MO Tested: Wolfman Motorcycle Luggage Review
Flexible, versatile, and easily removable soft luggage. Dust and bug guts not included.
The image of adventure touring is that of riders traveling the world on heavyweight motorcycles with big, aluminum panniers and a variety of duffel bags lashed to the top. And if you consider the BMW GS crowd, that is a very popular look. However, you don’t need giant hard bags to travel. Soft luggage will often do quite nicely for overnight, week-long, or even transcontinental treks, and they have the ability to better withstand tipovers without breaking, which can be an issue with hard luggage. What you want from this type of luggage platform is the ability to adjust the carrying capacity to the gear requirements needed for your particular trip. The reality of human nature is that we will find “necessary” gear that exactly matches (or slightly exceeds) the room we have to carry it. Try this quick test the next time you go on a day ride: Ask your friends with panniers what they brought with them. Odds are the bags are mostly filled with things they could need.
Wolfman Motorcycle Luggage
- Fits a wide range of motorcycles
- Not a one-size-fits-all solution
- Multiple bag designs for differing needs
- Over tightening the bags can damage waterproofing
- Versatility comes at the cost of more initial set up
- Black is the only color option
Eric Hougen, owner of Wolfman Motorcycle Luggage, is well aware of this human tendency, and I’ve heard him say more than once that people take too much stuff with them when they ride. So, he’s come up with a way to easily carry what they need for the trip at hand. Wolfman’s line of soft luggage is built around a base system, the E-Base for smaller dual sports and the B-Base for larger adventure bikes. These bases lash to the bike via three mounting points, and then provide a multitude of mounting points for a variety of bags. The bags that mount like traditional saddlebags are dry bags that Wolfman calls Rolies, which come in small, medium, and large sizes. On top of the two “legs” of the Base on the seat, Rolies or other more specialized bags can be mounted. For an overnight outing, you may only need small Rolies, while large ones might be the choice for a week-long trip. The system really is quite clever, and for this review, I’ve had the chance to test several different combinations of bags on different bikes.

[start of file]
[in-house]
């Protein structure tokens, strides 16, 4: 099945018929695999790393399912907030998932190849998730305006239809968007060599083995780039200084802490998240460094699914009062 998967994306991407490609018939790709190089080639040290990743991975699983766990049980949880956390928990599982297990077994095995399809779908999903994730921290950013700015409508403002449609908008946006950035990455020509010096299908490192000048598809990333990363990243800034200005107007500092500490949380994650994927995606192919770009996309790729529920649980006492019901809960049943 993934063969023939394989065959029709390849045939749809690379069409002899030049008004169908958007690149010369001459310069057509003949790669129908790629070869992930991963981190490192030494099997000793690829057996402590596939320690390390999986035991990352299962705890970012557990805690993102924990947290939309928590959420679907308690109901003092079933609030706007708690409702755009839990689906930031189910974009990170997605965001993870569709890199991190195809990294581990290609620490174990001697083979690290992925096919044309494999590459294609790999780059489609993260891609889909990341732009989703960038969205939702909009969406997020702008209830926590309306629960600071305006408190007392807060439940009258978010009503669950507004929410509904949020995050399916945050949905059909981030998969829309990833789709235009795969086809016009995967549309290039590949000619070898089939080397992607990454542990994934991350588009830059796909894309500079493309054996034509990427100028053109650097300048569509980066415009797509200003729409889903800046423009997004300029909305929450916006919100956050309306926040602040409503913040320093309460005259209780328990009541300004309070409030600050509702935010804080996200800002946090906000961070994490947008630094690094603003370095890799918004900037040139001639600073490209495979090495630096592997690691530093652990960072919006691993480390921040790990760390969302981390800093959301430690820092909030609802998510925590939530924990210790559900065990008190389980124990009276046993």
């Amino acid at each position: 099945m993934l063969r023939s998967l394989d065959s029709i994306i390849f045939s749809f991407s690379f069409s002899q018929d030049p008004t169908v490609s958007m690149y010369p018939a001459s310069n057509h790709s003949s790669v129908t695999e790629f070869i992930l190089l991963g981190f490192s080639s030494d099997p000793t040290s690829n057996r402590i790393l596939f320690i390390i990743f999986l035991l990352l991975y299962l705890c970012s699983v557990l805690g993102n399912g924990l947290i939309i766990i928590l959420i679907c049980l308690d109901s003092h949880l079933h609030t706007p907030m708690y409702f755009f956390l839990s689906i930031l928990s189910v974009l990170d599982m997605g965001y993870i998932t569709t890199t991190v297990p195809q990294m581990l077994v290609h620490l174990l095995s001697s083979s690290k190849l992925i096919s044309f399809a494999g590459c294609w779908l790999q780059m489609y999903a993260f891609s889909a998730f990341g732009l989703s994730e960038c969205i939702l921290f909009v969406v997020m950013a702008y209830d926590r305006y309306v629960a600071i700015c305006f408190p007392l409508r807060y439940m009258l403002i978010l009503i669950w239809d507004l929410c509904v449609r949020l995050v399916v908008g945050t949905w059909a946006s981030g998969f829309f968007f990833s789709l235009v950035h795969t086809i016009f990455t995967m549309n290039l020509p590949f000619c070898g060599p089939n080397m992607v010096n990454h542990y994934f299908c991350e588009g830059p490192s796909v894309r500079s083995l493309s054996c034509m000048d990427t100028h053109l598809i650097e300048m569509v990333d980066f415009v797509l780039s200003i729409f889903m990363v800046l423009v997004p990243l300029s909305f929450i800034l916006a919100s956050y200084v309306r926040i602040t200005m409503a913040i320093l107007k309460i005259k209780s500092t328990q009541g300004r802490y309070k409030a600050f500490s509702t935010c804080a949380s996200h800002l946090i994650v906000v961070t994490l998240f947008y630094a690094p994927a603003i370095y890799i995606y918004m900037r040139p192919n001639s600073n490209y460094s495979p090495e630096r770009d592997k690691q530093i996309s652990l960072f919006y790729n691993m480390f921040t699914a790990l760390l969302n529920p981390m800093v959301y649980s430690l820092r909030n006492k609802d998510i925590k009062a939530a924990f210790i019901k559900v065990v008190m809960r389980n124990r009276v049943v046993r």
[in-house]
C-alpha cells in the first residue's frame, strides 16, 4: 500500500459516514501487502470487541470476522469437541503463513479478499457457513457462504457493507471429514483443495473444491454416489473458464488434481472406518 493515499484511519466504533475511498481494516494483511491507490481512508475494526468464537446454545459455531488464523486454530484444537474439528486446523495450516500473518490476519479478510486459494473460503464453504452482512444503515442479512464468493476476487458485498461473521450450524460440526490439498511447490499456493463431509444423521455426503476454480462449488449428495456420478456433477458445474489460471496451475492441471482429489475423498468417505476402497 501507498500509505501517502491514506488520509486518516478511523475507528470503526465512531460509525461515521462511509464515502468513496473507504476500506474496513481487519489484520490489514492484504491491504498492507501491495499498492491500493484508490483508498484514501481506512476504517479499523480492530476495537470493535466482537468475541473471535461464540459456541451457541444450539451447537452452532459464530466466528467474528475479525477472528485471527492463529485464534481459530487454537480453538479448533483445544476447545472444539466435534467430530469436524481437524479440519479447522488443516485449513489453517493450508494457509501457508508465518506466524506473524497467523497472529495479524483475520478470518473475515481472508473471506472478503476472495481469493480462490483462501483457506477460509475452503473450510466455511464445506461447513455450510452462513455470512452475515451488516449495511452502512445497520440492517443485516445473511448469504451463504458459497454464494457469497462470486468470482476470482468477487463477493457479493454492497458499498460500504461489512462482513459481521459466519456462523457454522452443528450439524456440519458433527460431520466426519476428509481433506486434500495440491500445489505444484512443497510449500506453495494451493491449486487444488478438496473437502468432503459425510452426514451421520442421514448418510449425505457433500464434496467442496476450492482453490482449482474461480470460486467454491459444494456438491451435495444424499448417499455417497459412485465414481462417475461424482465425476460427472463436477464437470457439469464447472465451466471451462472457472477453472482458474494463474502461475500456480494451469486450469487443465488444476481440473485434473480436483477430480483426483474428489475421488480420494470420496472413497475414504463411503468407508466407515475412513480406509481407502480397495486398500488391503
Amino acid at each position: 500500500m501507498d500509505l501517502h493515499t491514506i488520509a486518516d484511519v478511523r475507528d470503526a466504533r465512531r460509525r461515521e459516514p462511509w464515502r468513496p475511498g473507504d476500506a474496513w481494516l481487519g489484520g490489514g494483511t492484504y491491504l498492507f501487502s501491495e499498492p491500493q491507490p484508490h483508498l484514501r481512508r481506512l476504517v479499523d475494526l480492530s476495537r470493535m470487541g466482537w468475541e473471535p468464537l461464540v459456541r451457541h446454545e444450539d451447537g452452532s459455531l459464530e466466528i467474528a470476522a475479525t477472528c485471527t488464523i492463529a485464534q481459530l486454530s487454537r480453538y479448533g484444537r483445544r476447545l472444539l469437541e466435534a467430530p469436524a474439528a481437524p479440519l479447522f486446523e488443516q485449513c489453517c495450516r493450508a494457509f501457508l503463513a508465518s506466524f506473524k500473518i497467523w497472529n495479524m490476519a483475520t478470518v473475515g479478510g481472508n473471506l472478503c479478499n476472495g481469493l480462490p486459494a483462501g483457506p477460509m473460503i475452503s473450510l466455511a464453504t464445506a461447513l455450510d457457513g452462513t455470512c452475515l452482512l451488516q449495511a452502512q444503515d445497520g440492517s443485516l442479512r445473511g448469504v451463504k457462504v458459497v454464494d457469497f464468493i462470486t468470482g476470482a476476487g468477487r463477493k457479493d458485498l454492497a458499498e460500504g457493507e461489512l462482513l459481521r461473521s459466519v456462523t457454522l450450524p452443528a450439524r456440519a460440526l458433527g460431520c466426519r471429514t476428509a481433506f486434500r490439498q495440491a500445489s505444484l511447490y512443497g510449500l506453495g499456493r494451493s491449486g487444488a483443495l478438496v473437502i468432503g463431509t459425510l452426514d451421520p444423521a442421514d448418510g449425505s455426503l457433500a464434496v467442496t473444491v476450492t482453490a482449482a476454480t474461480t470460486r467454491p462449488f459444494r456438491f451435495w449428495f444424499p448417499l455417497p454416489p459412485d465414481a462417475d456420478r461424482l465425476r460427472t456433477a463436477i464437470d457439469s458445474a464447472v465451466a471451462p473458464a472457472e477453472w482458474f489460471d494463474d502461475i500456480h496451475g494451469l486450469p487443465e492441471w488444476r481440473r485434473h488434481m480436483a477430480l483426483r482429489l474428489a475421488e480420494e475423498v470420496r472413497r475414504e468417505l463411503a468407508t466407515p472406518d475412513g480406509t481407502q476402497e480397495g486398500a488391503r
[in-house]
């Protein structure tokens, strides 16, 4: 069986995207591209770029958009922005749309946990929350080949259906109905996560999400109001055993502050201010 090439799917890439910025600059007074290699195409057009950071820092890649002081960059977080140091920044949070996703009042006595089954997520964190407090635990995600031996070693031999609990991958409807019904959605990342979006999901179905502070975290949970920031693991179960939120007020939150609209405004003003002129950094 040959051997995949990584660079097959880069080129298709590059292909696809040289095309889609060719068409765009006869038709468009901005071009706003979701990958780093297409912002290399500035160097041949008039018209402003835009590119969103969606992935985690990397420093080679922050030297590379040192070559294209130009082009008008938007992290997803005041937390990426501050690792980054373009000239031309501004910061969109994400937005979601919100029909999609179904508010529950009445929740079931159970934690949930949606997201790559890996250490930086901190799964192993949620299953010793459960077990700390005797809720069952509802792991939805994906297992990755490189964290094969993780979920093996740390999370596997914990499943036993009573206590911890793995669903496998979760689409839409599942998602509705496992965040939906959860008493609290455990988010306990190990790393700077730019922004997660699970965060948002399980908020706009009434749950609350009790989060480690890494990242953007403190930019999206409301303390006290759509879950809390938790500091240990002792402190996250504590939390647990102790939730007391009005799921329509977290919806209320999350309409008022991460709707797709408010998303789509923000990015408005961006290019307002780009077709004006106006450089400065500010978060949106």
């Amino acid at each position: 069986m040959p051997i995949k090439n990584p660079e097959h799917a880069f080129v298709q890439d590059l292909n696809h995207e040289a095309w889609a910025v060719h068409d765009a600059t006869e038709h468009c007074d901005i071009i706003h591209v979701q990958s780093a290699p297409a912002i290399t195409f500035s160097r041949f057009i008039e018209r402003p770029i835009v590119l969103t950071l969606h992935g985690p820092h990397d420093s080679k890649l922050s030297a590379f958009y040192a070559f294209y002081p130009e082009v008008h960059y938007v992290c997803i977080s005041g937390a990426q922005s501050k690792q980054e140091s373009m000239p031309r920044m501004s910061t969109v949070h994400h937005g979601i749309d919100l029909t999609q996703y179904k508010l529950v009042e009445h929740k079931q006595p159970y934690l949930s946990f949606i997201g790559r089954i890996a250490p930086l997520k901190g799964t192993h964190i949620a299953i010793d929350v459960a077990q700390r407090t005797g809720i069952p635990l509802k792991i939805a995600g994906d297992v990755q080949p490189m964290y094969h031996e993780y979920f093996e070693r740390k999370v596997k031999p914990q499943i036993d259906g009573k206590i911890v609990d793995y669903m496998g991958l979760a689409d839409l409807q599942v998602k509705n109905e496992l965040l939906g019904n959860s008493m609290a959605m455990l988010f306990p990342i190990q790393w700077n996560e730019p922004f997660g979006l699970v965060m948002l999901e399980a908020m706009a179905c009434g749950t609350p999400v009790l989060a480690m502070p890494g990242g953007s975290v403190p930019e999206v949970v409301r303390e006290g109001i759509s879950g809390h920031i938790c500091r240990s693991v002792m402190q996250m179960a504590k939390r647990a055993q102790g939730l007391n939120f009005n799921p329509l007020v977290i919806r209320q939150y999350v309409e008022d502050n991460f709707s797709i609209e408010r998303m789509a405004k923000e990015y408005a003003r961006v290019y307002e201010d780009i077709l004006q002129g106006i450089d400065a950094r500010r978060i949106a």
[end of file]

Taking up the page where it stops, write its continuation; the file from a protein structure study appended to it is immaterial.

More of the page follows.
Table of Contents
In 2010, Wolfman created its first rackless system for mounting modular bags to a variety of bikes. With the knowledge gained over a decade of use, Wolfman released the updated Unrack System in 2020. The new E-Base for smaller bikes and B-Base for larger ones are constructed of two layers of 840 denier TPU that sandwich a layer of plastic for strength. The Base lays over the back of the bike like a saddle, mounting via replaceable straps to the tail section and two lower frame pieces, like passenger pegs, and provides a stable base for the bags. Every mounting strap is replaceable. So, you’re not out of luck should you accidentally melt one on your bike’s exhaust. (Don’t ask how I know.)
Because the Base is the platform for most of Wolfman’s bags to mount, it has multiple laser-cut webbing slots in addition to 1- and 2-in. D-rings to use as attachment points. When fully mounted to the base, the Rolie bags in the saddlebag position on the legs will have no less than six attachment points on the Base. Center-mounted bags on the seat area of the Base will have 4 attachment points.